Due to these aspects of the film really taking centre stage in Suspiria, the actual plot itself seems almost buried at times, too complex to be understood due to the techno riffs and haunting glows being too prominent and filling every silence. This seems to be the only downfall of the magnificent lighting style and engulfing sounds, as the viewer is at times possibly too drawn towards these aspects of the production and less to the story line. That being said, the plot is at times dramatically captivating, when Suzy begins to seek the help of Dr. Frank Mendell (Udo Kier) and pieces of the puzzle begin to settle into place, the audience really is left grasping for more information. The closing scenes of the film that see Suzy fighting the ancient spirit that founded the school really do leave a mark on the audience and begin to become extremely enticing as the world that she is living in really becomes interesting and hopefully vast, leaving the impression that if susperia were made at a later date, it may well of spawned sequels that further explained this haunting backstory.

Fig 3: Suspiria, Screenshot
 

No viewer could argue that Suspiria failed to leave a huge impression on them, as the malicious glows of reds and blues haunt the every day lives of the audience, along with the unforgettable sequence of tension building notes that accompany the more captivating scenes. There is no doubt that Argento knew what he was doing when he crafted this masterpiece consisting of a"menacing Grand Guignol atmosphere, dazzling colours, gory violence, lush décor and pounding soundtrack" (Jones, 2013), aspects that have gone on to inspire countless numbers of horror films and fantasy epics. Suspiria may not focus too much on drawing the viewer into an advanced or readable plot line, but what it certainly achieves is a welcomed stain of piercing reds and dominant sounds that will leave many modern day scores and scenes to pale in comparisson.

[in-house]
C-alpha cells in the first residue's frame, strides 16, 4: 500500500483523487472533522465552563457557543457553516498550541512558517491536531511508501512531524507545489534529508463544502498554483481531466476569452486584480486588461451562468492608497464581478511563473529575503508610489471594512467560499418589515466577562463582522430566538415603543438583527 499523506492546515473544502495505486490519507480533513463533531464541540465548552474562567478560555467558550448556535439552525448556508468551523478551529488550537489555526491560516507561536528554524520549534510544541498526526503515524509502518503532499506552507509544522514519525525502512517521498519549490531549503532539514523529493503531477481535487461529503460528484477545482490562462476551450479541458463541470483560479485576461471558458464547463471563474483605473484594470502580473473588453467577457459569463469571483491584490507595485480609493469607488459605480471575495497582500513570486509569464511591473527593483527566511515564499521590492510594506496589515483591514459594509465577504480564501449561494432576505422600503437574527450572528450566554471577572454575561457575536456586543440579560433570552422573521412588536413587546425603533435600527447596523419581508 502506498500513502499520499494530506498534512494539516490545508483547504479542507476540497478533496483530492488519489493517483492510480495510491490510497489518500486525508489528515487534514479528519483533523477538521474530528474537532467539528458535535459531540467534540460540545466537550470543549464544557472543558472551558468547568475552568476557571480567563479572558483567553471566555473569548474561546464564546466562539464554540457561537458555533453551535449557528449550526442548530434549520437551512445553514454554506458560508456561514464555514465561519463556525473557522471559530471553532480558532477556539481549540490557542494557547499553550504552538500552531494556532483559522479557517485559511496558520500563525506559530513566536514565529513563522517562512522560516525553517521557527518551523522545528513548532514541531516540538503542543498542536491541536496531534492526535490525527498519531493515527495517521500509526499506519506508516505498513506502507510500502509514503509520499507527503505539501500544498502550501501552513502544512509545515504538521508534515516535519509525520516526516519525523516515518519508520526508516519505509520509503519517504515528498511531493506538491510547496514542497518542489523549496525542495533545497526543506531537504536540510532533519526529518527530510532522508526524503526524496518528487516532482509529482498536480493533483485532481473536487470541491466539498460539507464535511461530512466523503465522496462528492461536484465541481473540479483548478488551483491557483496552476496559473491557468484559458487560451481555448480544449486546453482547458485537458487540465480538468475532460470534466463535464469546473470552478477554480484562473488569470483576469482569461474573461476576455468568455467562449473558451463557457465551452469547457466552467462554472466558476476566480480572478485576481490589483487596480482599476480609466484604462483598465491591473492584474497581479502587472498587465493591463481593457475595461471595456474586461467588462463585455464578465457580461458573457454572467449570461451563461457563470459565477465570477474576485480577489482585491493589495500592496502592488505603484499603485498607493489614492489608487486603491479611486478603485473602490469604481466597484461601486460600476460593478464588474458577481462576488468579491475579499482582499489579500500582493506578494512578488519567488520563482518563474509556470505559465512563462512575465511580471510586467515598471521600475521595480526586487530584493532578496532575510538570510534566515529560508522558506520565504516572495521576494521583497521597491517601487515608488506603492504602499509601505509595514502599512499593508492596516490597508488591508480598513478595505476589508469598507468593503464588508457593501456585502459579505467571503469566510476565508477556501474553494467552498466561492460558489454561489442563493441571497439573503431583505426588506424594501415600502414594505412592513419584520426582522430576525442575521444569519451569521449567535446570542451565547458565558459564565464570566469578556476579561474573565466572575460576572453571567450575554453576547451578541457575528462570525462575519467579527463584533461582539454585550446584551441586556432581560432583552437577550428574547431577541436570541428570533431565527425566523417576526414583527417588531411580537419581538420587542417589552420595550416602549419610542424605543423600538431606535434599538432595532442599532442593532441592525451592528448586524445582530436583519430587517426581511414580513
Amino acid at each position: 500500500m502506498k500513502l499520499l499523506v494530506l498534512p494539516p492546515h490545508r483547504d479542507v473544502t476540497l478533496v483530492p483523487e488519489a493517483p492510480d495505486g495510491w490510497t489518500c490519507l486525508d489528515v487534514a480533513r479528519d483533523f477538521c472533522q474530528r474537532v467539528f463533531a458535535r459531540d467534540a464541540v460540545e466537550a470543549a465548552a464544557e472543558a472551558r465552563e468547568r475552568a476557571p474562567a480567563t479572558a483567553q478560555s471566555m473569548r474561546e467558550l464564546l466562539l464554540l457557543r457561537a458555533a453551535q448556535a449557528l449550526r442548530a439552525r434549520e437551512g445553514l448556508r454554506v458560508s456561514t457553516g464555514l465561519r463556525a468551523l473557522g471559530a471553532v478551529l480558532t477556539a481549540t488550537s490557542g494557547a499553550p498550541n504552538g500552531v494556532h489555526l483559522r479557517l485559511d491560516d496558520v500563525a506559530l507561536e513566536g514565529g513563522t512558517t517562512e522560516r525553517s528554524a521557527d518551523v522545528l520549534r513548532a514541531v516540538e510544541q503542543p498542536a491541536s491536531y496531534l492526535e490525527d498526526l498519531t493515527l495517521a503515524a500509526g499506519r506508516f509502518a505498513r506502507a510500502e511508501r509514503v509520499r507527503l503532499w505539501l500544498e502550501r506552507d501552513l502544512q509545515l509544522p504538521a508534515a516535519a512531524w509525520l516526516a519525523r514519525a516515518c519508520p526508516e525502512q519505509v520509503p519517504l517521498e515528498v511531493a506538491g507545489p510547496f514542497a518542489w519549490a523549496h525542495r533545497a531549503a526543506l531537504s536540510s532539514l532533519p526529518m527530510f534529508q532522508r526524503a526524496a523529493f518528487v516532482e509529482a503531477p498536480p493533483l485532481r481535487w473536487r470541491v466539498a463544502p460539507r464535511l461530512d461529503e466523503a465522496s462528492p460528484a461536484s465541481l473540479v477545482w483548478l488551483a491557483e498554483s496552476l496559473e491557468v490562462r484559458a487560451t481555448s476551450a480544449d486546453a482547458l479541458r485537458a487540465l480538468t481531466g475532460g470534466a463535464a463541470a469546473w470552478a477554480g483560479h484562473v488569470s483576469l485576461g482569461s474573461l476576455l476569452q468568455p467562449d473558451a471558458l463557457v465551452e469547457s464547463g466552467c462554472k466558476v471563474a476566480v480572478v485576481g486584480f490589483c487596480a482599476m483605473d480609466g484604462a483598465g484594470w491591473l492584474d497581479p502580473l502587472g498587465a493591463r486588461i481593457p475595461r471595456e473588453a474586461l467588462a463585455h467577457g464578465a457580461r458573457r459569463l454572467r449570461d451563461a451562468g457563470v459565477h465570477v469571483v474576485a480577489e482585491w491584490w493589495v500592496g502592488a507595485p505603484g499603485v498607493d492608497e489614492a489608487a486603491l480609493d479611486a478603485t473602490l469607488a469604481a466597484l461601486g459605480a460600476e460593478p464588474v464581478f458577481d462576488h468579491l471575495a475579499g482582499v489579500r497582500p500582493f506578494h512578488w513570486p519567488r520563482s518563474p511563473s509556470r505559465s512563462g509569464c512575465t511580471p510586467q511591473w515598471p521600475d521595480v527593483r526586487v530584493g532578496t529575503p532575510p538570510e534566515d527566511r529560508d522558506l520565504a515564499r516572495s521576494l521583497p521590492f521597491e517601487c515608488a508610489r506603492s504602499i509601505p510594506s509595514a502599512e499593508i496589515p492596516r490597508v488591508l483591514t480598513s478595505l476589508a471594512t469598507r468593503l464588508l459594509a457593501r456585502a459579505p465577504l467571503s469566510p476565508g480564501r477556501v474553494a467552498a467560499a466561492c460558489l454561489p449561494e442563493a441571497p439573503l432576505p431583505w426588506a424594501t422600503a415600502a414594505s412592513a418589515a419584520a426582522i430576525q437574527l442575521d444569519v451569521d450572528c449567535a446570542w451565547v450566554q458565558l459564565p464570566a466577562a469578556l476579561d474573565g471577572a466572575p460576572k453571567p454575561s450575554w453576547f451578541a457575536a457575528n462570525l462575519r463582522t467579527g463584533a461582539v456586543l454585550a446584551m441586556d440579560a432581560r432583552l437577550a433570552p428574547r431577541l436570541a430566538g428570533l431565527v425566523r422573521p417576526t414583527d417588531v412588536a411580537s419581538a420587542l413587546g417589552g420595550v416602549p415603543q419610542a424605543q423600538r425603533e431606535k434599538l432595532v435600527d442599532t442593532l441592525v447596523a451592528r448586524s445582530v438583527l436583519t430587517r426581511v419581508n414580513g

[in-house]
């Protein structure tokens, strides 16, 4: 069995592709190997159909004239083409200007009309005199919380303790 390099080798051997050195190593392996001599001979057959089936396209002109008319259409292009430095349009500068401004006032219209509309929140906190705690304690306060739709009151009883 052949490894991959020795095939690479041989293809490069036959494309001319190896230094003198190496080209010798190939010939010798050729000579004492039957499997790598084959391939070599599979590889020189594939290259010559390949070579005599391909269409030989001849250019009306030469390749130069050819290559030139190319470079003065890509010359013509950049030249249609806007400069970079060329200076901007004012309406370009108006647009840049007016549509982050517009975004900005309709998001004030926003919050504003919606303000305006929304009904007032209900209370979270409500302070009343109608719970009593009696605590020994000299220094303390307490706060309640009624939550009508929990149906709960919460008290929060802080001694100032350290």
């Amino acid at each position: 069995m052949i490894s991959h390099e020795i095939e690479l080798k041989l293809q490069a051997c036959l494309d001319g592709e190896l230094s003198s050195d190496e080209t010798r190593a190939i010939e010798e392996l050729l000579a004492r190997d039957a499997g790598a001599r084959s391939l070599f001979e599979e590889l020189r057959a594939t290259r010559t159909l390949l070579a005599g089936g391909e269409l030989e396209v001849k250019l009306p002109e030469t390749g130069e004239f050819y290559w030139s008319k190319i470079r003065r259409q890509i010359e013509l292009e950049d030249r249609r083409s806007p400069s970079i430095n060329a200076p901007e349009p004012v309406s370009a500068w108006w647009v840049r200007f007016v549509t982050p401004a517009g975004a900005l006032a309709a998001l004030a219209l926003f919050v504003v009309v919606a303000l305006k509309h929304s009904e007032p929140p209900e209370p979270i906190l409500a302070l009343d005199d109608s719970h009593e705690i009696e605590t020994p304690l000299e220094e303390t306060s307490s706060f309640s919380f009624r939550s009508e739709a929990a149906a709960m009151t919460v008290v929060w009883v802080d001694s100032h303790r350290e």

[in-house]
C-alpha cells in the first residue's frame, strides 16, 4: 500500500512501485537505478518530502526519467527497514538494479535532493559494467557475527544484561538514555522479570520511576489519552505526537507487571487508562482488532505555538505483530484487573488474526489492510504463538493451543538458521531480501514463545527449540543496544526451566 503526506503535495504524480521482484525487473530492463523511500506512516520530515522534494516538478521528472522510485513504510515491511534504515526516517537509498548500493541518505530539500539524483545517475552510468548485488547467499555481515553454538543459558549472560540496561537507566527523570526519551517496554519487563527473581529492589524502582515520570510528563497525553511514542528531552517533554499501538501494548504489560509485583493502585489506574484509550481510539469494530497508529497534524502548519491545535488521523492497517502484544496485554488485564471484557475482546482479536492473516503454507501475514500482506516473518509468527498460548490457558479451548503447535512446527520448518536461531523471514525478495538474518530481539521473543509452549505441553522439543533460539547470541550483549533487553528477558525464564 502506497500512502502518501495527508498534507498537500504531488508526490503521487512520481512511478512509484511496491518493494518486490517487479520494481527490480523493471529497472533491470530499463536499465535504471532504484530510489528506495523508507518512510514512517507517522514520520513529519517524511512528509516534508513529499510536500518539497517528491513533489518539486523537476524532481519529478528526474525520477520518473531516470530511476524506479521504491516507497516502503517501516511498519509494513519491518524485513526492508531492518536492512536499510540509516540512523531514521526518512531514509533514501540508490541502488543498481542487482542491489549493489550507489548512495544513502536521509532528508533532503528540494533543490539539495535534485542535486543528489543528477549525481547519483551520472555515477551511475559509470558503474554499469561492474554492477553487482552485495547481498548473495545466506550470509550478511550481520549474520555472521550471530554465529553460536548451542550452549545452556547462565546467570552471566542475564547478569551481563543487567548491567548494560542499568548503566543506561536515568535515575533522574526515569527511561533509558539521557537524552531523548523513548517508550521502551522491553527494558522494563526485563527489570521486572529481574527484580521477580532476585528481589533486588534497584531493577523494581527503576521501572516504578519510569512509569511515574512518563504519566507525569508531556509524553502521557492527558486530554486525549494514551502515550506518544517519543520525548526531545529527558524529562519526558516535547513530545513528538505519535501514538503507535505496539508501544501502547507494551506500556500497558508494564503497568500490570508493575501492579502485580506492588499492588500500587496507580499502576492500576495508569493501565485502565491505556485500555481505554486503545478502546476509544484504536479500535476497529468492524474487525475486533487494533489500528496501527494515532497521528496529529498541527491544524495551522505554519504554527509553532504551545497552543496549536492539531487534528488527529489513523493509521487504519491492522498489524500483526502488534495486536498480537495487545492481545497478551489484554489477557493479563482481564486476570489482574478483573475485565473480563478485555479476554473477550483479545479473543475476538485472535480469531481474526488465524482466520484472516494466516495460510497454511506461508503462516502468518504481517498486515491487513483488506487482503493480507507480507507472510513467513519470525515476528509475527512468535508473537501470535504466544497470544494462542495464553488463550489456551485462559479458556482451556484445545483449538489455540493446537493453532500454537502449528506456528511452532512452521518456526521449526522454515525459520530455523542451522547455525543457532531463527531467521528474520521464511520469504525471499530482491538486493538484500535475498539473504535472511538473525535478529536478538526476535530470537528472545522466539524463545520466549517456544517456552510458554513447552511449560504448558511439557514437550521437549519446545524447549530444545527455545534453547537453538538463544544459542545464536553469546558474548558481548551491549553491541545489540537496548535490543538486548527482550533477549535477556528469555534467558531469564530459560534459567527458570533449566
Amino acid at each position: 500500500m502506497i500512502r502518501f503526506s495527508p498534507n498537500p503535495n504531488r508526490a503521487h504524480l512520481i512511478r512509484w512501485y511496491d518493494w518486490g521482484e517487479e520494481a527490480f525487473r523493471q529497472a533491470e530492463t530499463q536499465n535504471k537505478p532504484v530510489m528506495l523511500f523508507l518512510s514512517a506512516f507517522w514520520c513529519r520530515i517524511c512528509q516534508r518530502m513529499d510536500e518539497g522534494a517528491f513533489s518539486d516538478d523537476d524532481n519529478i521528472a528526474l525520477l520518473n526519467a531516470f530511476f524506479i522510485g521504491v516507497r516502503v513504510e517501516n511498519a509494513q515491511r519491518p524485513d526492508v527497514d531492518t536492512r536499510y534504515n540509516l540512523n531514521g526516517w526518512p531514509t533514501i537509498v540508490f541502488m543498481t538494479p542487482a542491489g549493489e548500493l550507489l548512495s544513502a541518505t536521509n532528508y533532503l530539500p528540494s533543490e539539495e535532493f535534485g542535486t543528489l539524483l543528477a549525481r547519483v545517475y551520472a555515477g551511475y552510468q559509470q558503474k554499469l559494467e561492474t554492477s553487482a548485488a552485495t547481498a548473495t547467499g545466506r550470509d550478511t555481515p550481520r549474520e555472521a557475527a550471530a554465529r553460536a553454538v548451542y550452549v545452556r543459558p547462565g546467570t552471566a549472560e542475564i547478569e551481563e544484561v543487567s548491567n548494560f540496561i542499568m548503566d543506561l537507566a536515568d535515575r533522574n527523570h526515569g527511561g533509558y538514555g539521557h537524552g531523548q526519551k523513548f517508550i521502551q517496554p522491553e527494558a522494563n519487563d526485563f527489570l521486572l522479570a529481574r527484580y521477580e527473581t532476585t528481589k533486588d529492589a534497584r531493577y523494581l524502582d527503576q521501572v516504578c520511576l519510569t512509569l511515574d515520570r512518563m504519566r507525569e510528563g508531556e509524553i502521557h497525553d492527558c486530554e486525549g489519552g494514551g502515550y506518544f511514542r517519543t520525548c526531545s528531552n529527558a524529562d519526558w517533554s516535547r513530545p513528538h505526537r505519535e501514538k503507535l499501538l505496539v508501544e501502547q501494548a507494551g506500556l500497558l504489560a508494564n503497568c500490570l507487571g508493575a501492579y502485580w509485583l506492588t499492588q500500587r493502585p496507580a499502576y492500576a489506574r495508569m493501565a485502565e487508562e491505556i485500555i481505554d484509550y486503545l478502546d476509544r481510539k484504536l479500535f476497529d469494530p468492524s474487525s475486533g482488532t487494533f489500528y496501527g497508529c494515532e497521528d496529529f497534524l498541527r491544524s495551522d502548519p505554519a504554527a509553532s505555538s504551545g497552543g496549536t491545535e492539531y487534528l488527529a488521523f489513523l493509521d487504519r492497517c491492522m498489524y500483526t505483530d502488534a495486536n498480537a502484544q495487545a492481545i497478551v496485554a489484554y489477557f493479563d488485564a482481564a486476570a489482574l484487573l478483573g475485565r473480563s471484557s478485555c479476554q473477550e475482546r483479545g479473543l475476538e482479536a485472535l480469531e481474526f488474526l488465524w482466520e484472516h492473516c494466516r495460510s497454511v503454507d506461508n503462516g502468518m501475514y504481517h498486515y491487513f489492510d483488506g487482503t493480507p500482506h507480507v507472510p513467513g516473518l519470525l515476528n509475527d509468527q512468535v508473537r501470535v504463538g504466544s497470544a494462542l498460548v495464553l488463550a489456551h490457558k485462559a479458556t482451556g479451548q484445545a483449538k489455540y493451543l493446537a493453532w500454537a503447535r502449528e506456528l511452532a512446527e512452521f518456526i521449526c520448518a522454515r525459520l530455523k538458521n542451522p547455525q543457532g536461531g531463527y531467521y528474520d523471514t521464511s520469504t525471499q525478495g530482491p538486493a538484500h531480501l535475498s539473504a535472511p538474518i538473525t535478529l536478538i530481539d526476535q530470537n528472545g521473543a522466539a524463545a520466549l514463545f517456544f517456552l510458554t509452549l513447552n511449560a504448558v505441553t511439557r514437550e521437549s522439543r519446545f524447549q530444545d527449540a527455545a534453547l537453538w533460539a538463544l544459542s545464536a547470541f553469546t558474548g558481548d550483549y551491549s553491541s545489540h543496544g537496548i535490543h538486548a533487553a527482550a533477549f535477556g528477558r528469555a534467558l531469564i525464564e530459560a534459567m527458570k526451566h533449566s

Bibliography

Smith, Adam, 2000, Suspiria Review, http://www.empireonline.com/movies/suspiria/review/ Accessed on 1/12/15

Biodrowski, Steve, 2008, Suspiria by Goblin -Soundtrack Review, http://cinefantastiqueonline.com/2008/06/the-score-suspiria-by-goblin/ Accessed on 1/12/15

Jones, Alan, 2013, Suspiria, http://www.radiotimes.com/film/j7p26/URL Accessed on 1/12/15

Illustration List

Fig 1: Poster, Suspiria, http://www.screamhorrormag.com/director-revealed-for-the-remake-of-suspiria/ Accessed on: 1/12/15

Fig 2: Screenshot, Suspiria, http://www.myreviewer.com/Blu-ray/124762/Suspiria/124775/JPEG Accessed on:1/12/15

Fig 3: Screenshot, Suspiria, http://whiggles.landofwhimsy.com/archives/2009/03/suspiria_bd_initial_impression.html Accessed on 1/12/15

 

1 comment:

  1. Interesting review Lewis :)
    Just be careful that you are consistently using capital letters and italics for the film name... a couple have slipped through the net here.

    ReplyDelete